All for a better wine
Mark Sykes, scientific advisor to proficiency testing, Fapas, discusses the importance of testing and reviewing laboratory practices in order to provide a consistent and high-quality end product.
The food and drink industry has numerous examples where testing laboratories have produced varying results on the same sample. This can be caused by different testing methods, the quality of the equipment, the process or the working practices of an individual. This occurs even between different laboratories that belong to the same parent organisation.
In one instance a sample of wine was being transported and was tested by both the exporting laboratory and import laboratory – both of which produced different results. In disputes of data like this, whose results do you trust to provide valid data? This example also reinforced the need for an internationally recognised standard for tests, which is where proficiency testing can provide a solution, helping to generate confidence in the quality of testing procedures within laboratories.
The benefits of proficiency testing
Proficiency testing provides laboratories with objective evidence of their ability to produce accurate and precise data by independently testing laboratory procedures. Participating in relevant testing schemes allows a laboratory to demonstrate its competence to its managers and clients, and to gain and maintain ISO 17025 accreditation. Proficiency testing can also mitigate risks for laboratories over issues such as product failure, non-compliance, brand reputation, and legal requirements. The ISO 17025 standard covers testing and calibration performed using national standard, non-standard, and laboratory-developed methods, and it applies to all organisations that perform tests and/or calibrations. The standard also applies to all laboratories, regardless of their size or the scope of their testing or calibration activities.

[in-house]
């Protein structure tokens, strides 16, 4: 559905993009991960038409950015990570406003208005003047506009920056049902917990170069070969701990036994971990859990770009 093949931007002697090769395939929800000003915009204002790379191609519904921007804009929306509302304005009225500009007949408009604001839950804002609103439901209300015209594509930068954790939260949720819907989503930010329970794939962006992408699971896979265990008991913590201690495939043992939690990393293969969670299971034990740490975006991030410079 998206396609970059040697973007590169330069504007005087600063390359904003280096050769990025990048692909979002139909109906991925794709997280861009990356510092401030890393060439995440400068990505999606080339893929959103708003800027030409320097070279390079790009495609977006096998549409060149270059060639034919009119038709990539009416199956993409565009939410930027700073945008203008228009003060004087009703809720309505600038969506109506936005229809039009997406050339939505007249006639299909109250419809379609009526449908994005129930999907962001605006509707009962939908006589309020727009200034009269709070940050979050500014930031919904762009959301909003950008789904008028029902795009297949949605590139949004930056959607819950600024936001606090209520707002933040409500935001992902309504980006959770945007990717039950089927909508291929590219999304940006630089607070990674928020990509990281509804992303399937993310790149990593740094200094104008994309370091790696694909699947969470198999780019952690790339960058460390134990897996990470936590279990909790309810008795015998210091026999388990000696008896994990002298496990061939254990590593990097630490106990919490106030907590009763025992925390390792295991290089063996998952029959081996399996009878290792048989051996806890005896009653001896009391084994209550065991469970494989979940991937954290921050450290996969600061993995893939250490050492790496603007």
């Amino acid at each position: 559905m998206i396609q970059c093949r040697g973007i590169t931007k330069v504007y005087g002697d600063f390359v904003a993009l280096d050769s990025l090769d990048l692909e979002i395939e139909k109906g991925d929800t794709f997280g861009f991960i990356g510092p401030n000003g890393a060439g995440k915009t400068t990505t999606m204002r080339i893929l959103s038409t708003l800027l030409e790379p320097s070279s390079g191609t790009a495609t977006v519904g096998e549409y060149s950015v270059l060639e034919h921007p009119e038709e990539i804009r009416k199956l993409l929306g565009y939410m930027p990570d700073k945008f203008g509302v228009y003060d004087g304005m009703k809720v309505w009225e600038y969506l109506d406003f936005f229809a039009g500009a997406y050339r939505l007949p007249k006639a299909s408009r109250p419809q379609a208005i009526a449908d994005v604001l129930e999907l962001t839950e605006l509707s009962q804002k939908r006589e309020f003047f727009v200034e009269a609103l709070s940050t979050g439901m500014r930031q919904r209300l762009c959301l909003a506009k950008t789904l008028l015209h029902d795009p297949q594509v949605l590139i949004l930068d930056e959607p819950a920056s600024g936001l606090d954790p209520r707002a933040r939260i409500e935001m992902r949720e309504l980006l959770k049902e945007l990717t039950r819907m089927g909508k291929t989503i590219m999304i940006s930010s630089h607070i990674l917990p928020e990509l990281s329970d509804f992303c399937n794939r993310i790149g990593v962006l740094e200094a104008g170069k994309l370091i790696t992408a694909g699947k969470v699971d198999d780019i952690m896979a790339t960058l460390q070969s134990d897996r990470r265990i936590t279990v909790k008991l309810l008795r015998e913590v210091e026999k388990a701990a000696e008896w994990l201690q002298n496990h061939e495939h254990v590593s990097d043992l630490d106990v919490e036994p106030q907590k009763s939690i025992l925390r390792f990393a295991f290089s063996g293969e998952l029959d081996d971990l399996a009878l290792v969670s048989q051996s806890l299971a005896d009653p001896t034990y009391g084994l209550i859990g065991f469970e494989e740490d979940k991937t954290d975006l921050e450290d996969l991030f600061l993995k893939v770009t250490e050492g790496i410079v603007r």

How the process works
A proficiency test works because many laboratories take part in it. Once laboratories have signed up to participate, Fapas sends each lab an aliquot of the same test sample along with instructions describing what the particular proficiency test is looking for and how to submit results. Generally, participants are given a period of four weeks to carry out their analysis, which could be anything from alcohol determination or heavy metals analysis to nutritional tests.
Proficiency testing can mitigate risks for laboratories over issues such as product failure, non-compliance, brand reputation, and legal requirements
Once the participating laboratories submit their result, Fapas provides them with assessments based on how close their results were to the assigned value. Each laboratory receives a z-score, which is a common metric that indicates how close or far their result was from the correct one.
The further the result deviates from zero, the worse the analysis was; a z-score of zero means the result was absolutely correct, a positive z-score means the result was an overestimate, and a negative z-score means the result was an underestimate.